Trade group says CMS failing to enforce laws against unlicensed orthotics, prosthetics
A trade group representing the orthotics and prosthetics industry is accusing the CMS of failing to enforce anti-fraud and abuse laws against unlicensed providers at a time when legitimate providers are coming under fire from increasingly aggressive Medicare recovery auditors.
The American Orthotic and Prosthetic Association—which represents more than 2,000 businesses that manufacture, distribute and supply patients with orthopedic braces and artificial limbs—released the results of a study this week that says the number of Medicare patients receiving the medical equipment from noncertified personnel has not changed significantly even though the rules were tightened in 2000 and 2005.
“This means that billions of dollars in payments were made to providers who Congress specifically intended to exclude from eligibility for payments,” between 2007 and 2011, a statement from the association says.
In 2010, Medicare paid for about 258,000 orthotics and prosthetics, amounting to $276 million in payments.
The study findings apply only in the dozen or so states that have laws on the books requiring that O&P services only be provided by certified personnel. A 2005 CMS document known as Transmittal 656 (PDF) mandated that Medicare will only pay for O&P services in those states if the providers meet the state-law requirements for certification.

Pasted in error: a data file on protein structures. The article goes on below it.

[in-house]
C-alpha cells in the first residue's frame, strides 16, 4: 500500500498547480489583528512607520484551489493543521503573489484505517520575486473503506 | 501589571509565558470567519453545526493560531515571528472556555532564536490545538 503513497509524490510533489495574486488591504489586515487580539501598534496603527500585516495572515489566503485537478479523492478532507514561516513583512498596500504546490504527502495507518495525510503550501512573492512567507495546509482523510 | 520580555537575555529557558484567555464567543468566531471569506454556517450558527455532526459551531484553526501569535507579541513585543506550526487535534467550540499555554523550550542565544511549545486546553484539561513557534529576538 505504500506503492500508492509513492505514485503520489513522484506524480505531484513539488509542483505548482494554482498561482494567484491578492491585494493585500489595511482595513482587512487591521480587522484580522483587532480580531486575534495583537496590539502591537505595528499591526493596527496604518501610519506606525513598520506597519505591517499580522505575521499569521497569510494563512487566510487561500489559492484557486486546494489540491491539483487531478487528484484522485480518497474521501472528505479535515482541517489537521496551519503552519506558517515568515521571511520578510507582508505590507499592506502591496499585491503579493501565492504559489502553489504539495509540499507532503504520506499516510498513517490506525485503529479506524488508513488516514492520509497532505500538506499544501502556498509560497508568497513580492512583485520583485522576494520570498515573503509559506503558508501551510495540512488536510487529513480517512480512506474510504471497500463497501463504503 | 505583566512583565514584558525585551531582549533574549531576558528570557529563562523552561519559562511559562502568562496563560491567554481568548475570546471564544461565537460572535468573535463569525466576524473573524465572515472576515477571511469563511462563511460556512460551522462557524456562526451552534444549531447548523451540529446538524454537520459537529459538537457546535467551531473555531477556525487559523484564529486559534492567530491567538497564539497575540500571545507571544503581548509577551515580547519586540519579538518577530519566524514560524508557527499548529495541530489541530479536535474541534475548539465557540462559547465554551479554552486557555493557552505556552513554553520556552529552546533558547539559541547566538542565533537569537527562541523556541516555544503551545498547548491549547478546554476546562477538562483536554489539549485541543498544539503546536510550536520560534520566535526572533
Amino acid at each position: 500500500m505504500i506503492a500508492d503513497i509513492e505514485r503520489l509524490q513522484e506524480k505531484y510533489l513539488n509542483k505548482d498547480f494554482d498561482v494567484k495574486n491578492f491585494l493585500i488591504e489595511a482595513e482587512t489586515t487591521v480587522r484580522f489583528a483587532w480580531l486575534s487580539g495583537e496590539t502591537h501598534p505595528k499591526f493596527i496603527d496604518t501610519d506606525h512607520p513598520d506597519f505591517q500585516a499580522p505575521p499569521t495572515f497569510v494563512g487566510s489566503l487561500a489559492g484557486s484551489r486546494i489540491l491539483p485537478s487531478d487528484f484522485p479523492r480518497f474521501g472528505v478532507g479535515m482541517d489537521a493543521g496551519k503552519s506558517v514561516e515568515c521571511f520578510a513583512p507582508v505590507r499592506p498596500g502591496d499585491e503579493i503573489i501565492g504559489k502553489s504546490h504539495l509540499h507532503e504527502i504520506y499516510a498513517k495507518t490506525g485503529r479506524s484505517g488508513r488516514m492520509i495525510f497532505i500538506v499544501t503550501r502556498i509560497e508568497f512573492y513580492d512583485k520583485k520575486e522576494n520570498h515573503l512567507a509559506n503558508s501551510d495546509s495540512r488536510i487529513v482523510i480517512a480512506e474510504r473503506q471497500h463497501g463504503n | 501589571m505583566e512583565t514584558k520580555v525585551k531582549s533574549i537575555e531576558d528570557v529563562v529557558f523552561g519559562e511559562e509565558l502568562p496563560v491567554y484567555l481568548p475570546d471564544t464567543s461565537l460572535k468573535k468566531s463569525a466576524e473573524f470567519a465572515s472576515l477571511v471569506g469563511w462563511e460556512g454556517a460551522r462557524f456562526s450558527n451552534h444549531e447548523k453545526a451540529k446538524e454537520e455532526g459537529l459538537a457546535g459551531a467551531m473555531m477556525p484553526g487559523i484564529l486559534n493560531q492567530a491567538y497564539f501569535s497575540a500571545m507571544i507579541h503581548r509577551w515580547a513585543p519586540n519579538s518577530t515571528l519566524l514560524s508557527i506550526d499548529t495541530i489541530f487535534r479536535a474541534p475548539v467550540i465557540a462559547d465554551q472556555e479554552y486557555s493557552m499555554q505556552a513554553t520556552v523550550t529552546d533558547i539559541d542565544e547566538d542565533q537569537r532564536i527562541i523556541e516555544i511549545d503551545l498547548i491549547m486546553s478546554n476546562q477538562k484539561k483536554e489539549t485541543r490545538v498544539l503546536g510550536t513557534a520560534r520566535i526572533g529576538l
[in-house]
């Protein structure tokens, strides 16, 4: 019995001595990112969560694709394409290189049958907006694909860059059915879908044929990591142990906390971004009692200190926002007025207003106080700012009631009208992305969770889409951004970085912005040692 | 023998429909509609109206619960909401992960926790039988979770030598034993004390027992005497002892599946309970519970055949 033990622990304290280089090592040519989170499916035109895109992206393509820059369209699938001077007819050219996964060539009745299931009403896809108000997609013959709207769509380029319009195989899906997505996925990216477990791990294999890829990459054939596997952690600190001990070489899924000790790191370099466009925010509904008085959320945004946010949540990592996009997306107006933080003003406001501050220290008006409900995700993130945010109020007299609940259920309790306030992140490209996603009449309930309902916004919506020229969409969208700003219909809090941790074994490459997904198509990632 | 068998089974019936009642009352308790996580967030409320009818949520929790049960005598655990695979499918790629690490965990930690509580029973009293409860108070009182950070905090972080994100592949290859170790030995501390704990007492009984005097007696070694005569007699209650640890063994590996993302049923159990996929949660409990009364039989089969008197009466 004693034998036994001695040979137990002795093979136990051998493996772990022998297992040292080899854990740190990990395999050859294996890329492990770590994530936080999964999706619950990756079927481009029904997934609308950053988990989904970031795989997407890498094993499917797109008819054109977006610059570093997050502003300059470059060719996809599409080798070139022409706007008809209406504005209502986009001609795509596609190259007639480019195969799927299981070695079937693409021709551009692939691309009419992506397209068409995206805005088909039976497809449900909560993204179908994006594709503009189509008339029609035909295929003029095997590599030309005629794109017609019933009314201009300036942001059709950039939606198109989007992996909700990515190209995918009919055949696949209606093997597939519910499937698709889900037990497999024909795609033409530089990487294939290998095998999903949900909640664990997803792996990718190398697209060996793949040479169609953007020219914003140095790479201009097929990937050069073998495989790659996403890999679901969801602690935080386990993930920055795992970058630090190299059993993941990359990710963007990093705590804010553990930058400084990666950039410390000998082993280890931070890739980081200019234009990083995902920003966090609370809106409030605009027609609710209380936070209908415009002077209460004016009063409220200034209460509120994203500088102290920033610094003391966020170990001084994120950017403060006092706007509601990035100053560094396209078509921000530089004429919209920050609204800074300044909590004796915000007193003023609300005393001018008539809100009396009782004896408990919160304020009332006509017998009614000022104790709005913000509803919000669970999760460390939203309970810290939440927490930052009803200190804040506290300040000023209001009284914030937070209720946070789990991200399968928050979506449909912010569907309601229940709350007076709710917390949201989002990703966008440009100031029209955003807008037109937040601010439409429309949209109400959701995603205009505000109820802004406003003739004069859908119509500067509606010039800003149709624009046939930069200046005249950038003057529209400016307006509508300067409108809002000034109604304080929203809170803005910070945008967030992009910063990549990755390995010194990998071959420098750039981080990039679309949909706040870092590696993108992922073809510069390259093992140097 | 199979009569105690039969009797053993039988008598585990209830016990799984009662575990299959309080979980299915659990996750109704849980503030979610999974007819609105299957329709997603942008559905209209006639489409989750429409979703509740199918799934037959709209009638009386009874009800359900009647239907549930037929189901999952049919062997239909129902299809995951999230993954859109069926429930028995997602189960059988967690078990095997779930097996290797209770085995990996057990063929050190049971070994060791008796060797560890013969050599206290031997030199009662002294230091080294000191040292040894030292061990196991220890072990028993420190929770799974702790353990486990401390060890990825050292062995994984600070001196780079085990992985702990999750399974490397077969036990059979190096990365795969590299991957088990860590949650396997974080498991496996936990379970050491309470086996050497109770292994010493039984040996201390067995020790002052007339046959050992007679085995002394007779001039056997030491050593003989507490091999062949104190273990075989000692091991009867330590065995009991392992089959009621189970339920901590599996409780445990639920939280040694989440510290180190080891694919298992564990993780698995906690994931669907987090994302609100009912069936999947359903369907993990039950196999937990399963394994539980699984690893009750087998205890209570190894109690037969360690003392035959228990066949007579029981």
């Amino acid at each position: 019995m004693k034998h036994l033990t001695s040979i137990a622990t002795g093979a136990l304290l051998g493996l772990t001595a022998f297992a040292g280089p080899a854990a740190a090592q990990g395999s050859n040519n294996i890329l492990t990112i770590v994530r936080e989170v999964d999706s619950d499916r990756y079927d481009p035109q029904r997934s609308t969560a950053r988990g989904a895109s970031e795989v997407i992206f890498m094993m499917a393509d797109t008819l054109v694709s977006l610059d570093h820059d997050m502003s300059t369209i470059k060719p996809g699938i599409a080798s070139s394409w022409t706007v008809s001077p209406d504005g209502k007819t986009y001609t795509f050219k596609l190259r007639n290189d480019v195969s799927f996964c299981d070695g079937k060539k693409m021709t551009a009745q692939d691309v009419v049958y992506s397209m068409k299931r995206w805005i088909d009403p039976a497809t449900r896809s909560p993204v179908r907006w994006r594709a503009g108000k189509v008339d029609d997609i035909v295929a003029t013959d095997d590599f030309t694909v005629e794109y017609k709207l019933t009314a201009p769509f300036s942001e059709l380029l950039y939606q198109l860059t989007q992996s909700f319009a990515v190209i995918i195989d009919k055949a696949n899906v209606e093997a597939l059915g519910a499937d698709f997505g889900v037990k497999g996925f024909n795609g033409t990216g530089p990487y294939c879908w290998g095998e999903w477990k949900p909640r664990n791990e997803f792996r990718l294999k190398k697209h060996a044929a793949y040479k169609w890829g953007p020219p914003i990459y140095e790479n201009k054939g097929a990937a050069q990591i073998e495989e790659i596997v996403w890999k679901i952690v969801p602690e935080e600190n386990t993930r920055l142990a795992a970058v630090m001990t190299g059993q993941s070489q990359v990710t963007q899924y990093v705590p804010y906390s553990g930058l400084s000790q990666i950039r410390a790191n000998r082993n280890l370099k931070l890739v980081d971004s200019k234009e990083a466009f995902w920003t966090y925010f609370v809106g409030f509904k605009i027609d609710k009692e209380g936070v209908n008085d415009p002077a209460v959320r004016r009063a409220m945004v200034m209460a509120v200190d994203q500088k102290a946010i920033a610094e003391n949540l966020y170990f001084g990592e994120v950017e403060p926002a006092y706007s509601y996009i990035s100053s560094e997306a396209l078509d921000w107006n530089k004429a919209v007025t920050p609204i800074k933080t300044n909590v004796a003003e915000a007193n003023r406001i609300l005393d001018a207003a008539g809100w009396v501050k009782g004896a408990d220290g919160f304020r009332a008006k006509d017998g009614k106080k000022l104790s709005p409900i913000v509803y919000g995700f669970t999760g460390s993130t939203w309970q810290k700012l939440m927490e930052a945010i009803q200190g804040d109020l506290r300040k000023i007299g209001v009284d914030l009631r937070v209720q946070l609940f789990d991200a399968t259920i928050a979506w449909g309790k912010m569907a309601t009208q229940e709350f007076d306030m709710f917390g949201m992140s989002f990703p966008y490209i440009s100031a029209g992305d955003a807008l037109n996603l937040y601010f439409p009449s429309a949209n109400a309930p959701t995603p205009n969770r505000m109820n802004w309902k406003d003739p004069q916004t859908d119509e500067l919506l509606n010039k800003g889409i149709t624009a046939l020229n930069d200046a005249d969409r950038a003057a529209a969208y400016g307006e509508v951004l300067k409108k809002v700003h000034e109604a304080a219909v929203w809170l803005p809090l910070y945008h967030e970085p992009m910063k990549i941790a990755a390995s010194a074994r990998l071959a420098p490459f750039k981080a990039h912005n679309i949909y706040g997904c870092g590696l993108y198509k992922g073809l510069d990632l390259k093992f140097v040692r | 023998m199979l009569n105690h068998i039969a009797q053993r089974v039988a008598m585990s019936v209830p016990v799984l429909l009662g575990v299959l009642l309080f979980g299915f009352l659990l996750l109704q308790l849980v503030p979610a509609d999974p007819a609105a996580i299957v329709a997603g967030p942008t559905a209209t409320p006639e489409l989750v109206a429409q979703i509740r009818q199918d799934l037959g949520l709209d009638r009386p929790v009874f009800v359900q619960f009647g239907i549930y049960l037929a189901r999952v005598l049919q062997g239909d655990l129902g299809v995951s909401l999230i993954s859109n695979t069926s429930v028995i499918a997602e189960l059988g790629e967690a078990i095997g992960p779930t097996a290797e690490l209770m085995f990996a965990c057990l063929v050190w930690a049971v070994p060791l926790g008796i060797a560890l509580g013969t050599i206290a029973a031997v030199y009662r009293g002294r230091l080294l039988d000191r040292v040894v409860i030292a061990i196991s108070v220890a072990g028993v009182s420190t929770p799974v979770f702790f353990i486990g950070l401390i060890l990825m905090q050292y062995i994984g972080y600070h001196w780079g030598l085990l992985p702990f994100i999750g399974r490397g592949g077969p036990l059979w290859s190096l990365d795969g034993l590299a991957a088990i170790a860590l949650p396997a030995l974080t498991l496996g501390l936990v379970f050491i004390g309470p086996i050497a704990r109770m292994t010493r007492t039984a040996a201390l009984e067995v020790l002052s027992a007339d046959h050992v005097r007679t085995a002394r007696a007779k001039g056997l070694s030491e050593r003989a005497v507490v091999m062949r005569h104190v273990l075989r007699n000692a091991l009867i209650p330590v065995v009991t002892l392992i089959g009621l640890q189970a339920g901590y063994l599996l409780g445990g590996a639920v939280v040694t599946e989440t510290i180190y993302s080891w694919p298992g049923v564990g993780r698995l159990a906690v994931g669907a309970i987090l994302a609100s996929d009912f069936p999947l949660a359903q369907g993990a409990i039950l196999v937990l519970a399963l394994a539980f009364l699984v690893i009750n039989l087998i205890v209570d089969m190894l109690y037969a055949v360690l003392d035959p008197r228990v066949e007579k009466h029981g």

The association study, authored by former CMS research director Allen Dobson, found that about 68% of the Medicare bills it analyzed in three states with such laws—Florida, Illinois and Texas—paid for orthotics or prosthetics that were supplied by noncertified people or companies. The study was limited to a 5% sample of Medicare data from 2007 to 2011.
Thomas Kirk, president of the association, said in a conference call with reporters that while only some states currently have such laws, they've been proposed in almost every other state.
According to the American Board for Certification in Orthotics, Prosthetics, and Pedorthics, 15 states currently have certification laws: Alabama, Arkansas, Georgia, Florida, Illinois, Iowa, Kentucky, Ohio, Oklahoma, New Jersey, Pennsylvania, Rhode Island, Tennessee, Texas and Washington state.
HHS' watchdog agency, the inspector general's office, issued a report last October (PDF) that said the CMS has never published rules to implement the Benefits Improvement and Protection Act of 2000, and it doesn't follow the guidelines in the 2005 transmittal letter that was issued in lieu of final rules.
And while earlier inspector general's office studies found that noncertified providers were more likely than their certified peers to have provided inappropriate devices and services, today about 97% of claims for O&P services nationally were filled by providers that met the certification rules, despite the lack of rulemaking.
CMS Administrator Marilyn Tavenner said in a letter accompanying the inspector general's office audit that rules to implement the certification standards in the 2000 law were currently under development, and she agreed with the recommendation that final rules be published.
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